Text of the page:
Navigating Step Family Wedding Etiquette
Wedding guest lists are hard enough when you're only considering the needs of the bride, groom and each of your families. Add divorced and remarried parents into the mix, and it might seem like a puzzle that just can't be solved especially with twice as many family members to consider.
Blended families are the new norm. Many engaged couples are facing the same difficult question of how are they supposed to make sure that everyone feels included while ensuring that no one gets their feelings hurt. While this can often be a difficult question to answer, because every family is different, there are some guidelines you can follow step family wedding etiquette.
Of course, you need to take into consideration how long your parents have been remarried and how close you are with your stepfamilies. A good place to begin is always with your biological relatives; your mom and dad's families, and anyone you are close with from before your parents got divorced. Of course, you may have fallen out of touch with some relatives, depending on how the divorce went, so be sure to consider carefully where the cut-off line will be. Will you invite only grandparents, aunts, uncles, and cousins or will second cousins and great-aunts or great-uncles make the list as well?
When it comes to step-parents and step-siblings, try to be inclusive. Your step-parents should always be invited, with their names on the invitations alongside your parents', and you should include your step-siblings in your wedding either in the bridal party or be given an important role, such as giving a reading. Even if you are having an adults-only wedding and your step-siblings are under 18, treat them as you would your biological siblings, which means they should be on the guest list, but don't get a plus-one.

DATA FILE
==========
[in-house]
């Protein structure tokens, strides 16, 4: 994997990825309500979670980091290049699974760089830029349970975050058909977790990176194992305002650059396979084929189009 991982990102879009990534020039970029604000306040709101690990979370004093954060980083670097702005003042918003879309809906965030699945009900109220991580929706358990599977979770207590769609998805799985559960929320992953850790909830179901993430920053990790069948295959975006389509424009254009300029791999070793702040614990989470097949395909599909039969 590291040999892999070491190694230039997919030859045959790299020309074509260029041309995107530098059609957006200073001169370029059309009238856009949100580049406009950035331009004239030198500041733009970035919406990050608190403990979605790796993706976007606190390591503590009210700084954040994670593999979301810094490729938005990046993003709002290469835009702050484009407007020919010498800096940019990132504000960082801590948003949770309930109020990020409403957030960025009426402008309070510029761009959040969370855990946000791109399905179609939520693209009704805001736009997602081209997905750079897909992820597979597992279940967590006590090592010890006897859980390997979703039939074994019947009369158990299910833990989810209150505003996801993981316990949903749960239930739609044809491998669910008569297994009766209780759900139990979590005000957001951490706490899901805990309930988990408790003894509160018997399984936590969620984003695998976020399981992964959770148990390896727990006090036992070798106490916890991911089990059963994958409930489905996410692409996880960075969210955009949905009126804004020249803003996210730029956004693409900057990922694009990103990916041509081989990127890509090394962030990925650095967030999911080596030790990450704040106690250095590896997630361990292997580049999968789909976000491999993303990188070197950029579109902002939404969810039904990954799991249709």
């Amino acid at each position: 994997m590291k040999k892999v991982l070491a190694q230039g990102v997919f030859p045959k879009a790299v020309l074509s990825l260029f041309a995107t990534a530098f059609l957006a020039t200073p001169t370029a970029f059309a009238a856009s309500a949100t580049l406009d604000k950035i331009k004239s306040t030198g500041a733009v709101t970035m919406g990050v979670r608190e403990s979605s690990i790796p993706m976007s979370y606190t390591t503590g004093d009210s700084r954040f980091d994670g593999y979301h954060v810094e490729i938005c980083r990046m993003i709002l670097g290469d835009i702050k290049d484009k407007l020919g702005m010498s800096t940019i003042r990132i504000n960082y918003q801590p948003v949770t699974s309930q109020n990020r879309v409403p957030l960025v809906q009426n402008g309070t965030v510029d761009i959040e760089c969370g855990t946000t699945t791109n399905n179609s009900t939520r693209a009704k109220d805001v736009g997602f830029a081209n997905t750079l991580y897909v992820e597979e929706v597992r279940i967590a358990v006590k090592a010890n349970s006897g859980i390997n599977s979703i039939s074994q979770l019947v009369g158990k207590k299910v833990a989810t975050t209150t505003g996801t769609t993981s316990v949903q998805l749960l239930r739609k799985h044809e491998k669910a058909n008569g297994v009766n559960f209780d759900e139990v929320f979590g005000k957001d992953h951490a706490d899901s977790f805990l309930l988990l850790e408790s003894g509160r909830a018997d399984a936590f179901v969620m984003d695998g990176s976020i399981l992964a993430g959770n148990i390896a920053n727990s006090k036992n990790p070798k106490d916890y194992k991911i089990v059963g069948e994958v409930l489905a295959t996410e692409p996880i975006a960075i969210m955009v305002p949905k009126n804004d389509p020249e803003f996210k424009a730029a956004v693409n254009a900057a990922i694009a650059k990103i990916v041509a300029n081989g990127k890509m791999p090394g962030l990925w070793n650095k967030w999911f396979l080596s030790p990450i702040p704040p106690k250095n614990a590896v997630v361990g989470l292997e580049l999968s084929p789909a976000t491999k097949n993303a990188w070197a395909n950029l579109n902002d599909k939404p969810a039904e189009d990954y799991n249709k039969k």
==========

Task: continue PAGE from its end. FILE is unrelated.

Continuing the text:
1. No matter how close you are with your step-parents, etiquette dictates that you recognize them.
How close you are with your step-parents will, of course, determine how much you wish to involve them. Whatever you do, don't leave them out completely. Your step-parent is very important to your mother or father and it would be rude not to include them in an appropriate way. Does this mean you have to let your stepfather walk you down the aisle? No, of course not. However, your stepfather should definitely be seated next to your mother during the ceremony, and should be announced along with your mother when they enter the reception.
2. Who should walk me down the aisle?
This is one of the most common questions we get from brides who's parents have remarried. The answer really boils down to one question – who are you closest with? If you grew up with your step-father and you have a close bond, he should be the one to walk you down the aisle. If you, grew up with your father and are much closer to him then it’s a no brainer, walk with your dad.
However, if you're especially blessed to be equally close with both of them and you want to honor each of them you have a few options.
1. Half & Half – One walks you halfway down the aisle, and then passes you off to the other, who walks you down the remainder of the aisle and hands you off to your groom.